Sun had always thought that Lieutenant Mike “Axe” Prodan was a good executive officer, but he had a tendency to go overboard.  Sound like someone familiar? he wondered... then smiled.  Yeah, guess we’re too much alike.  Now I just need to keep him alive long enough to make his next promotion board.

The squadron fanned out around the cone-shaped spiky ship, keeping a safe distance from the hull.  The twelve fighters of his flight raced past it... except for Axe.  His craft slowly veered towards the larger craft.

“Axe, what are you doing?” another pilot called out.

Sun checked his back and noticed Prodan’s fighter heading for one of the spikes.  “Axe, veer off!”

Right before Axe’s fighter could be smashed into oblivion, he hit its thrusters, vectoring off at an extreme angle and narrowly missing the pylon.

Ivan was mad as hell.  “Axe, what the hell were you thinking?!”

“Sorry,” was the only reply from the comm.  That’s not right, Sun thought.  There’s something wrong with that voice.  Yet he knew the voice was Mike’s, just as he confirmed that the comm came from that fighter.  He’s probably just shaken up, the commander thought, shrugging off his worries, while the rest of his squadron cleared the ship.  The fighters scattered and made a wide swing back around, heading home to the Ares.

Sun gathered the squadron’s scanner summaries into his comp for his report to send back to the star control ship.  The readings were strange, giving a view of the ship’s interior; the exterior and interior were both asymmetrical, like nothing he had ever seen.  Without a doubt, the craft was truly alien.

However, there was one glaring fact that burst out from the data.  No life signs.

They were tracking a ghost ship.

“Lightning Leader to Ares, ready to transmit scan.”

Ares to Lightning, go ahead.”

“Transmitting.”  Sun willed the communication to go through.  “Be advised, Ares, there are no life signs on the alien craft.”

“Confirmed, Lightning.  Upon arrival, report to the bridge.”

“Understood, Ares.  Lightning out.”

That’s the military way, he knew as he flew back to the giant floating city, hurry up and wait.  Report immediately.  Debrief upon arrival.  As if I could tell them anything more than the scanners.

It took an hour to get back to the seven-mile long ship and dock.  When the fighter finally settled on the flight deck, the system disengaged, and Ivan was freed from his metal exoskeleton.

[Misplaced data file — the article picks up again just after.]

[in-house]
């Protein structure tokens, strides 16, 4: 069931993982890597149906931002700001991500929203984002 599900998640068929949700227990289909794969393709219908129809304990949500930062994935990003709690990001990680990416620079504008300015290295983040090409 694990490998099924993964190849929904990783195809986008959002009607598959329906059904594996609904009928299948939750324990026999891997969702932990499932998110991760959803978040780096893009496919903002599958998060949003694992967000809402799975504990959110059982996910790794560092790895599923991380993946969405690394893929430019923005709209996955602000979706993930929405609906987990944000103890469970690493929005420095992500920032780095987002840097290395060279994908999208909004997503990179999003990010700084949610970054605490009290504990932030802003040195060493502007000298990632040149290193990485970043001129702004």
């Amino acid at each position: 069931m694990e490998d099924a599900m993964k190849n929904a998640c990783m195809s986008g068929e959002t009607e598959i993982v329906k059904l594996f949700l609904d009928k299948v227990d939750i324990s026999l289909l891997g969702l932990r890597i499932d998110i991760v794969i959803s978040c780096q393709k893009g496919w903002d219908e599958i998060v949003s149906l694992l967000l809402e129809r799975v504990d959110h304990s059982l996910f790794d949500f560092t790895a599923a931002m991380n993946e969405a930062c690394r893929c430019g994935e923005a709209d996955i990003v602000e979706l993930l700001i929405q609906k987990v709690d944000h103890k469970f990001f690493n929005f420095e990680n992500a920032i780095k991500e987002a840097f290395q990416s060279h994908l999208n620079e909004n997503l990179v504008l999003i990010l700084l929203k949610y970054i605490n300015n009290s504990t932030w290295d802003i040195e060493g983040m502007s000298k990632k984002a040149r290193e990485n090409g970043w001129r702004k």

After the initial shock of leaving the AI immersion, Sun felt a few moments of disorientation, as he always did.  The commander had learned long ago not to look back.  If one saw the fighter after immersion, the shell of what you recently just were, nightmares would follow.  Several of his class at the academy had dropped out after their first flight in an immersion craft.  They couldn’t take the transition from man to machine.

When Ivan finally saw Mike, his executive officer didn’t look quite himself.  Ivan couldn’t explain the feeling.  After all, Mike looked exactly the same as when Ivan had last seen his friend, but there was something in Mike’s actions... the way he walked.  It was difficult to put a word to his anxiety, so instead Ivan called out, “Hey, Axe!”

The lieutenant didn’t immediately respond.  As Sun walked toward him, however, Prodan noticed and smiled.  “Hey, Stone.”

Ivan waited until he got close to his face before he whispered, “Axe, what the hell happened out there?”

“What do you mean?”

“What do I mean?!”  Sun felt the anger rising in his cheeks.  “How ’bout almost smashing yourself against that ship?!”

“Oh, that...”  Prodan shrugged.

“Yeah, that.”

“Well... hey, this is me, right?  I had to take a closer look.”

“Closer look?!”  Sun was turning red.  “That’s not just some frigate out there you can buzz, that’s a unknown alien ship!  Did you want them to blast you by mistake, or were you trying to start a war?!”